There’s a lot I could say about “how” one plays Civ, but for that I’ll leave you to read the in-depth guides or the videos. Suffice it to say, the game has subtle complexities that I have come to only learn by experiencing the game myself.

What I like most has to be that no two games of Civ 6 have been alike. I can play a game like Warcraft or Starcraft, and they generally all go the same way — I make the same units, use the same strategies, and generally play the same way on every map. In Civ 6 — albeit a completely different kind of strategy game — I’m rarely going to play the exact same way. The main reason for the diversity and dynamic play has to be the resources and tech tree.

Something I’m still trying to learn to be better at is planning my civilization around what I can access. For example, I thought I’d be super cool and tech fast to munitions only to find out that I had zero niter anywhere near me. Scouting better and actually thinking about requirements for making units would have made this a much easier mistake to avoid.

Civ 6 brings a lot of new features, but the main one for me so far has been the unstacking of cities into districts. Instead of all upgrades going onto jut your main home tile, you now can place districts within your city’s influence. Placing districts on certain tiles yields better results based on that districts requirements — something I’m still trying to be better at. Districts are continually upgraded throughout the game as you unlock more technology and discover new things.

Adapting to random circumstances has also proven challenging. For example, I started my last game next to FOUR barbarian outposts. For the entire first 100 turns I was living by a thread as I was continually assaulted from all sides and surrounded by barbarians. I couldn’t even make a builder because they were captured instantaneously.

Gandhi using missionaries to convert my civilization

Different world leaders also present some fun. Just when you think you caught a break by being neighbors with the peaceful Gandhi… he suddenly starts converting your people to his religion with dozens upon dozens of missionaries. And while you try and deal with stopping him without starting a holy war, Greece offers to send a peaceful “gift” and “delegation” to your capital — YEAH RIGHT.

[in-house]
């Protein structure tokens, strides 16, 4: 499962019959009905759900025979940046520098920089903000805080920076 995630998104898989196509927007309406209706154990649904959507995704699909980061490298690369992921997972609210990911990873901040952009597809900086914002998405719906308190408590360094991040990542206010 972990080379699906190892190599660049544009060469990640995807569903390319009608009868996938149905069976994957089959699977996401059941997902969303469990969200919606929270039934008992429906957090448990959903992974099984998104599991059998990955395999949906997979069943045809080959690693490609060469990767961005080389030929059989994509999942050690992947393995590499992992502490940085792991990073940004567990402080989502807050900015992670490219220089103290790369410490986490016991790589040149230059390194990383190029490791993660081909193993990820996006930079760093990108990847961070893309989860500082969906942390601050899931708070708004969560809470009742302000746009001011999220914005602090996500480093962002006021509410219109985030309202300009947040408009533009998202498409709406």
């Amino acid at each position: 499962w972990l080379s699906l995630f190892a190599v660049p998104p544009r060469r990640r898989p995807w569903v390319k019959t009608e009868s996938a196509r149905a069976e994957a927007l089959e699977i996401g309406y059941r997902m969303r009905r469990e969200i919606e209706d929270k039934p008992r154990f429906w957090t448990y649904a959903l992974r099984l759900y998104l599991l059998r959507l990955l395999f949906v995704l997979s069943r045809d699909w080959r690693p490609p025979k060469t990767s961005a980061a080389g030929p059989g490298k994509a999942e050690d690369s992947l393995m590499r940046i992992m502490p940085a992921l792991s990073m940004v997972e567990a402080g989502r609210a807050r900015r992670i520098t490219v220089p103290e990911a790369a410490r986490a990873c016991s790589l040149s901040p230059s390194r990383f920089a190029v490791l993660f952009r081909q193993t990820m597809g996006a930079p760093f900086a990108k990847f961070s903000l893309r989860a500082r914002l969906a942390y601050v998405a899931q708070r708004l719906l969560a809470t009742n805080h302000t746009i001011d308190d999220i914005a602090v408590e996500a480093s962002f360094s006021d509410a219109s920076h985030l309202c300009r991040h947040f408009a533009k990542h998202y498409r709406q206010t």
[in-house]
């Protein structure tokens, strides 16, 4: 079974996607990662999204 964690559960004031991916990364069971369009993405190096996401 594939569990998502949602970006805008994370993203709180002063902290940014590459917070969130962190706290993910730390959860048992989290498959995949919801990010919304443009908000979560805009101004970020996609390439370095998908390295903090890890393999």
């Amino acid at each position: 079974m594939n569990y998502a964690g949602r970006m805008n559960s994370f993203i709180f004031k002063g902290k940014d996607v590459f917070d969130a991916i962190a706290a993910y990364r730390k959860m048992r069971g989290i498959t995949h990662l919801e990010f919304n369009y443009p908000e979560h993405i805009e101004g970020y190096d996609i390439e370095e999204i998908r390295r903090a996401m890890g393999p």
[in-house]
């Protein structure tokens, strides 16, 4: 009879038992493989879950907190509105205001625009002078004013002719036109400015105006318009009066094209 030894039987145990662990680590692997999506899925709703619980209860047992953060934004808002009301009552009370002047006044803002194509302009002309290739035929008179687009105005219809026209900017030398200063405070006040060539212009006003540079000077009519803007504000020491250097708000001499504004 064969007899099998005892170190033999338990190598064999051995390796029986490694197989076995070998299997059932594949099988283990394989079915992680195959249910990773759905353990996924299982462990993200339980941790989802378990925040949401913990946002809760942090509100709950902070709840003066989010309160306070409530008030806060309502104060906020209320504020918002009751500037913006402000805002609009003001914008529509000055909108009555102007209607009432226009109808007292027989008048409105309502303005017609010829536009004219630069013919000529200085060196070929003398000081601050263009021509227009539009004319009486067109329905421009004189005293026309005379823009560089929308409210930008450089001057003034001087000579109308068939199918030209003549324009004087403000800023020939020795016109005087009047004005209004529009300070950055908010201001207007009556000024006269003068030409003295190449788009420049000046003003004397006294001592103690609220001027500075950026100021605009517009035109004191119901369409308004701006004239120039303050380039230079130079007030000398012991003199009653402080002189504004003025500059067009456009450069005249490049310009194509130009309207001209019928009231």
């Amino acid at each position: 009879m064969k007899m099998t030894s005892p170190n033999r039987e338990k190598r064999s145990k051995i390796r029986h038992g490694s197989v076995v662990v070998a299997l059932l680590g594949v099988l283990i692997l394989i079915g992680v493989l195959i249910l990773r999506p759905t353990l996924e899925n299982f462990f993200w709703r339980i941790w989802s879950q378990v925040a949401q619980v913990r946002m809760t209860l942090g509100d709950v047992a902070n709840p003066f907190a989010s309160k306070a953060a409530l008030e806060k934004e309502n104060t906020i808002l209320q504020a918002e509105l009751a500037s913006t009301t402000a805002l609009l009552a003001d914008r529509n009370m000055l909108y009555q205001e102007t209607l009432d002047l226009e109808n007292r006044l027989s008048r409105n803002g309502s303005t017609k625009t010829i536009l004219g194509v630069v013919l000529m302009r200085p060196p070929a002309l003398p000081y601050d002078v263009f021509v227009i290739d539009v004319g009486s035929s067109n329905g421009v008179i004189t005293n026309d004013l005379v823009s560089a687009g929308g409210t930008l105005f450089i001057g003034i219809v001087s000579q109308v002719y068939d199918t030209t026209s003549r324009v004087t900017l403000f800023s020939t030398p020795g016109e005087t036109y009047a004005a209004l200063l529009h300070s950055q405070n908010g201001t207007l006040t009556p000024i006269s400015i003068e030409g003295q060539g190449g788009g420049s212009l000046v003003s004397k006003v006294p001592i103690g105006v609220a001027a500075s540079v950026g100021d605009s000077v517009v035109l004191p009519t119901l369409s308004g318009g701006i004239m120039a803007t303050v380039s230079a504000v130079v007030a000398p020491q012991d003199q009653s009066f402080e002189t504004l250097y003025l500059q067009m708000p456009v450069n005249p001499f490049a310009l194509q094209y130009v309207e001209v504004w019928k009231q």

Military gameplay has also been different. Units do not stack until much later, and even then stack less than normal. This has required a lot more thought into how I move my units across a map, and managing the units has become a lot more challenging. Military gameplay in general is something I’m also working on — especially when it comes to sieging cities with walls in the mid-late game.

Playing for a military victory feels really, really cumbersome and even a bit annoying. Perhaps it’s mean to mimic the complexities of supporting and maneuvering large forces, but it teeters on being obnoxious at times waiting for units to unintelligently move to open hexes if another becomes inadvertently filled.

Multiplayer

Multiplayer gameplay is pretty neat. Graev and I have a game going right now where we enabled simultaneous turns. The only real downside to multiplayer is that you may end up waiting a while before that player finishes their turn, and you both can start a new turn. I feel like it has almost doubled the length of the game, even with simultaneous turns enabled.

Teaming up together to strategically choke an enemy civilization or manipulate the map’s resources makes things a whole lot of fun… as long as you can trust your real life allies…

Conclusion

Overall, Civ 6 is a lot of fun, but you can’t go into this expecting a super high-velocity city conquering game. Civ 6, like its predecessors before it, is a methodical strategy game. You’ll need to plan ahead, take your time, and realize what type of victory is within your reach — and do it pretty early. On more than one occasion, I’ve realized (1-2 hours into a game) that I really can’t win. While that’s not a fun realization, I still had fun getting to to that loss.